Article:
Monday, November 07, 2011

Michael Jordan – now an NBA owner (and not a hypocrite)


According to Forbes, Nike is the world’s leading sports brand. Forbes 2011 Top Sports Brands list cites Nike’s value at $15 billion; an incredible 38% share of the branded footwear industry. The key to Nike’s success – Michael Jordan. Now the president, owner and general manager of the Charlotte Bobcats he is also, reportedly, the defacto leader of hardline NBA owners and, if some media reports are correct, a scourge to NBA players today.

Fox Sports columnist Jason Whitlock offered a damning full frontal assault on Jordan calling M.J. a “cheap, stingy, mean-spirited, cut-throat, greedy, uncaring, disloyal slave to his own bottom line.” Michael Jordan may be many things, not all of them great, other than his once-in-a lifetime ability to play basketball.

Today he is the owner of a small market NBA franchise, a business facing the concerns that in large part put the NBA in the midst of a lockout that could, in the coming weeks, see the 2011-12 NBA season canceled. The billions and billions of dollars the NBA earns, when the league is playing basketball, is in large part because of Michael Jordan – the basketball player. As the owner of a small market NBA franchise Michael Jordan has the fiduciary duty to his Bobcats partners to protect their investment and the trust they’ve placed in Jordan, and that responsibility includes ensuring a new NBA collective bargaining agreement protects the interest of small market NBA teams.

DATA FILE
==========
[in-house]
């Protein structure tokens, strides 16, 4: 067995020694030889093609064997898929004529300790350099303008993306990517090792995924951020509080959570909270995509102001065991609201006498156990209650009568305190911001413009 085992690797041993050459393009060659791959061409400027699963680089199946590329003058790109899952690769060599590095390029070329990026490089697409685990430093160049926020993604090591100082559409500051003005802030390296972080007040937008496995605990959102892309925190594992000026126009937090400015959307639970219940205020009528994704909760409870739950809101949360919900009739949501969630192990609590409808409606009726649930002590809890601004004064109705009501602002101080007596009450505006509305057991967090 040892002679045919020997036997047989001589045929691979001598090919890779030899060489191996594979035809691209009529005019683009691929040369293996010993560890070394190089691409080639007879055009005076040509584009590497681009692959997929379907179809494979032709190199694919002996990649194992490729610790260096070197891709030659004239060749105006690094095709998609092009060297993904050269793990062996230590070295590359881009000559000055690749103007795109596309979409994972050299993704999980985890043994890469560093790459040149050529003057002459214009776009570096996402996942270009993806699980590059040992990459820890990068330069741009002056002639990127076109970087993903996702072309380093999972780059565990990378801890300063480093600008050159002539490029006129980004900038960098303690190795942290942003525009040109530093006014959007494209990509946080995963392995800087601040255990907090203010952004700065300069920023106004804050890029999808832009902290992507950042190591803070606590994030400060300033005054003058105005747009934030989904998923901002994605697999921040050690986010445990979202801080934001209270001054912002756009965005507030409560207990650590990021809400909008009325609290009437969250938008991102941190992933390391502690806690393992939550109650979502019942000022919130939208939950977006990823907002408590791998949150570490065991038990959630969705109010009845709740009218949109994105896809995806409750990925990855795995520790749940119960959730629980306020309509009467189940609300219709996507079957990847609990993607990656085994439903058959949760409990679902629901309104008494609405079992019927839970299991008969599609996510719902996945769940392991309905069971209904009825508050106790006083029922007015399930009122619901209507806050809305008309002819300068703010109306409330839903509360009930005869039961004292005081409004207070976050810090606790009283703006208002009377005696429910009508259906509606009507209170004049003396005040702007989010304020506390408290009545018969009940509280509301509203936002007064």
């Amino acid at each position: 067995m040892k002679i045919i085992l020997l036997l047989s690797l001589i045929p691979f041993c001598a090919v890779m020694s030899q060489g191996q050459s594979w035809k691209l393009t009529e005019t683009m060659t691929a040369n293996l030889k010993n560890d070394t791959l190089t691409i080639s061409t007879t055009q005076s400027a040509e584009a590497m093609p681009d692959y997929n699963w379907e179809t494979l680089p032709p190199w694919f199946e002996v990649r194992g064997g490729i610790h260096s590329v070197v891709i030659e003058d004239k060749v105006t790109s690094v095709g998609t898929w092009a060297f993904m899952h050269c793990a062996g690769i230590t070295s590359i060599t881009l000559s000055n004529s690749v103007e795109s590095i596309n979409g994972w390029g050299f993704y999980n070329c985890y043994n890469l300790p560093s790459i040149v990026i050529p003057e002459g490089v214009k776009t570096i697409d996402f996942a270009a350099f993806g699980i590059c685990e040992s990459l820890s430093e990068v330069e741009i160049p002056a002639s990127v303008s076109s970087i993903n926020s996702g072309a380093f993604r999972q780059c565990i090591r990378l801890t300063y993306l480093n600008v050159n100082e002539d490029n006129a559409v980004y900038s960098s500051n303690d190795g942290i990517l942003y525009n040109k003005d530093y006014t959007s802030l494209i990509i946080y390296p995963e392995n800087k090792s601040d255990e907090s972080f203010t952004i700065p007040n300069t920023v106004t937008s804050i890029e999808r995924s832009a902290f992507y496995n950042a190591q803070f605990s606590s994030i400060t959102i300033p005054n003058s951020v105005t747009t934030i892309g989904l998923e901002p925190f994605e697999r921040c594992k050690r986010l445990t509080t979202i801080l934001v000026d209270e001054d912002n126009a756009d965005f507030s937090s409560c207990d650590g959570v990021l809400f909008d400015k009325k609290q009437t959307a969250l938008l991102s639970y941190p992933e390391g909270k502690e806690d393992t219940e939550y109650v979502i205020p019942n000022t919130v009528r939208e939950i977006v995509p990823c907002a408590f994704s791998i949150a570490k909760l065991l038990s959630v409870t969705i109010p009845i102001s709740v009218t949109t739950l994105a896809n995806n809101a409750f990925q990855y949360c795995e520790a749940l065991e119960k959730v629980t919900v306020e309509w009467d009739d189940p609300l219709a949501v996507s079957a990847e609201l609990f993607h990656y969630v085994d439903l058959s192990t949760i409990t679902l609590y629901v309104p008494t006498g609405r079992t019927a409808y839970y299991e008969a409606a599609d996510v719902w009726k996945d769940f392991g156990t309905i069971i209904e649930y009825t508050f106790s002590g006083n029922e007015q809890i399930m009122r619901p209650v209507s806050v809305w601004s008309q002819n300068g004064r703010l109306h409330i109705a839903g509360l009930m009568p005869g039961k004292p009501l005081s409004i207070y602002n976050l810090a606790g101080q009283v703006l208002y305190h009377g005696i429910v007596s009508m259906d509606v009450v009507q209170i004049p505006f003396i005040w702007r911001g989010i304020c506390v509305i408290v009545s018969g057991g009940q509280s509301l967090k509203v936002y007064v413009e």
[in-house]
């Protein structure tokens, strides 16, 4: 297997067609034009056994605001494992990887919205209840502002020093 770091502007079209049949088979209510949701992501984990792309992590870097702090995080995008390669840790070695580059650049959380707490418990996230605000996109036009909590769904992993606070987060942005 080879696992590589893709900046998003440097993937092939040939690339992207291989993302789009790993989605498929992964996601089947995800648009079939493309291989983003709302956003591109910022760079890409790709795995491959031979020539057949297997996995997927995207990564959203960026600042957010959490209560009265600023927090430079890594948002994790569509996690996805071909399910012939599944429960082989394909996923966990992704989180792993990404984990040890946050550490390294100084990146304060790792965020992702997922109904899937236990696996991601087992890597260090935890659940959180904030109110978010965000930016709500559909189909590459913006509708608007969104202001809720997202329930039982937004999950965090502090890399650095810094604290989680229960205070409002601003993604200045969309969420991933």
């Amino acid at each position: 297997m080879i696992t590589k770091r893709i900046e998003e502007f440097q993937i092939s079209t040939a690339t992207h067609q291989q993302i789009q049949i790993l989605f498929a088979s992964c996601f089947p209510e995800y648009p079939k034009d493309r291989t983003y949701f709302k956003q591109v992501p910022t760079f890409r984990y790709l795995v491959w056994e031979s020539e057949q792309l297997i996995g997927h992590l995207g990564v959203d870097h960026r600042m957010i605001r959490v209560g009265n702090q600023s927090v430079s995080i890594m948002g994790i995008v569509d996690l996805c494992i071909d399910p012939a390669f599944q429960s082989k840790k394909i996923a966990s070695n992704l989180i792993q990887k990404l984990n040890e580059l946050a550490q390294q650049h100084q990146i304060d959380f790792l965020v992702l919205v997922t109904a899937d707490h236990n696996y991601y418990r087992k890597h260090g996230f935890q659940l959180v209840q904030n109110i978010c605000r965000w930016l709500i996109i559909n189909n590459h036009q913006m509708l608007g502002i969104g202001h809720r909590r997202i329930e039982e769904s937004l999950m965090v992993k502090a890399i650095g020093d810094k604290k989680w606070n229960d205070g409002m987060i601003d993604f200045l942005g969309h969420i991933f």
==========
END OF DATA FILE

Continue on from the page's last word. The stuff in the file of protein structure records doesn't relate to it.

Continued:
At the peak of his NBA career, following the 1998 season after Jordan led the Chicago Bulls to their fifth of six NBA championships, Fortune Magazine offered an interesting look at Jordan’s economic impact, dubbing their piece “The Jordan Effect.” Fortune put together a somewhat subjective overview of Jordan’s impact, from the increased value of the Chicago Bulls, to the affect Jordan had on the marketing and selling of NBA videos. Fortune believed Michael Jordan’s economic impact (and again this is back in 1998) was in excess of $10 billion.

Whitlock asserts in his report that “Allen Iverson, LeBron James, Dwyane Wade, Paul Pierce, the Fab Five, etc., made Michael Jordan a billionaire.’ Nothing could be further from the truth, it was Michael Jordan’s abilities that made Iverson, James, Wade and today’s NBA players the millions of dollars they make. Many sports observers believed Michael Jordan was the best athlete of the 20th century. If not the best, he was at or near the top of the list. Bottom line, Michael Jordan was the NBA and without Michael Jordan the NBA would still be a major sports league but would have earned billions less than it has since his arrival.

After a brief stint as an owner and executive with the Washington Wizards in 2000-01, Jordan returned to the court as a player for the team for the 2001-02 and 2002- 03 seasons before retiring for a third and final time.

In March 2010, Jordan became the majority owner of the Charlotte Bobcats. He paid $275 million to gain control of the Bobcats, after four years as part of the team’s ownership group and its Managing Member of Basketball Operations. Jordan is the first former player to become the majority owner of an NBA franchise. Jordan bought the Bobcats from Robert L. Johnson, the founder of Black Entertainment Television, who paid $300 million for the expansion franchise in 2003. Johnson lost more than $100 million during the years he owned the Bobcats.